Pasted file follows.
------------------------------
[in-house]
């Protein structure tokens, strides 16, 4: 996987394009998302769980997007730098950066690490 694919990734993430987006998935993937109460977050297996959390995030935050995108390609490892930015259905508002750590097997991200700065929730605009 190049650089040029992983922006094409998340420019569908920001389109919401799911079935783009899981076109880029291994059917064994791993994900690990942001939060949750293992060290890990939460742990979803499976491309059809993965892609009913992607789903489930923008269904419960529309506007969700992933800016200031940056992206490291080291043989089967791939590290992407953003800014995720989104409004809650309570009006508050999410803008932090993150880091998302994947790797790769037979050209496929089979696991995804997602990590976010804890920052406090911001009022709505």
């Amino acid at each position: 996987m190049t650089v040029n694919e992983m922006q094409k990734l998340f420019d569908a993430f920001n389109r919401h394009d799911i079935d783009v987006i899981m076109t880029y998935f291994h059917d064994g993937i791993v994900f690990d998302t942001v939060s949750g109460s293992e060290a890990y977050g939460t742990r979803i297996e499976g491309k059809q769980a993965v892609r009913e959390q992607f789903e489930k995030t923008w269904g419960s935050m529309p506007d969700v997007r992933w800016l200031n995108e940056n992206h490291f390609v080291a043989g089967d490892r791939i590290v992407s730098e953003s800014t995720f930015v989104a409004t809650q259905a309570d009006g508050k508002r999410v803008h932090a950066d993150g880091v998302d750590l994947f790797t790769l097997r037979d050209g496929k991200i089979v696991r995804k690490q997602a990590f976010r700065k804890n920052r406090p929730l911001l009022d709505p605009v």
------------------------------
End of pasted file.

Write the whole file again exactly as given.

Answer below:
[in-house]
């Protein structure tokens, strides 16, 4: 996987394009998302769980997007730098950066690490 694919990734993430987006998935993937109460977050297996959390995030935050995108390609490892930015259905508002750590097997991200700065929730605009 190049650089040029992983922006094409998340420019569908920001389109919401799911079935783009899981076109880029291994059917064994791993994900690990942001939060949750293992060290890990939460742990979803499976491309059809993965892609009913992607789903489930923008269904419960529309506007969700992933800016200031940056992206490291080291043989089967791939590290992407953003800014995720989104409004809650309570009006508050999410803008932090993150880091998302994947790797790769037979050209496929089979696991995804997602990590976010804890920052406090911001009022709505």
């Amino acid at each position: 996987m190049t650089v040029n694919e992983m922006q094409k990734l998340f420019d569908a993430f920001n389109r919401h394009d799911i079935d783009v987006i899981m076109t880029y998935f291994h059917d064994g993937i791993v994900f690990d998302t942001v939060s949750g109460s293992e060290a890990y977050g939460t742990r979803i297996e499976g491309k059809q769980a993965v892609r009913e959390q992607f789903e489930k995030t923008w269904g419960s935050m529309p506007d969700v997007r992933w800016l200031n995108e940056n992206h490291f390609v080291a043989g089967d490892r791939i590290v992407s730098e953003s800014t995720f930015v989104a409004t809650q259905a309570d009006g508050k508002r999410v803008h932090a950066d993150g880091v998302d750590l994947f790797t790769l097997r037979d050209g496929k991200i089979v696991r995804k690490q997602a990590f976010r700065k804890n920052r406090p929730l911001l009022d709505p605009v």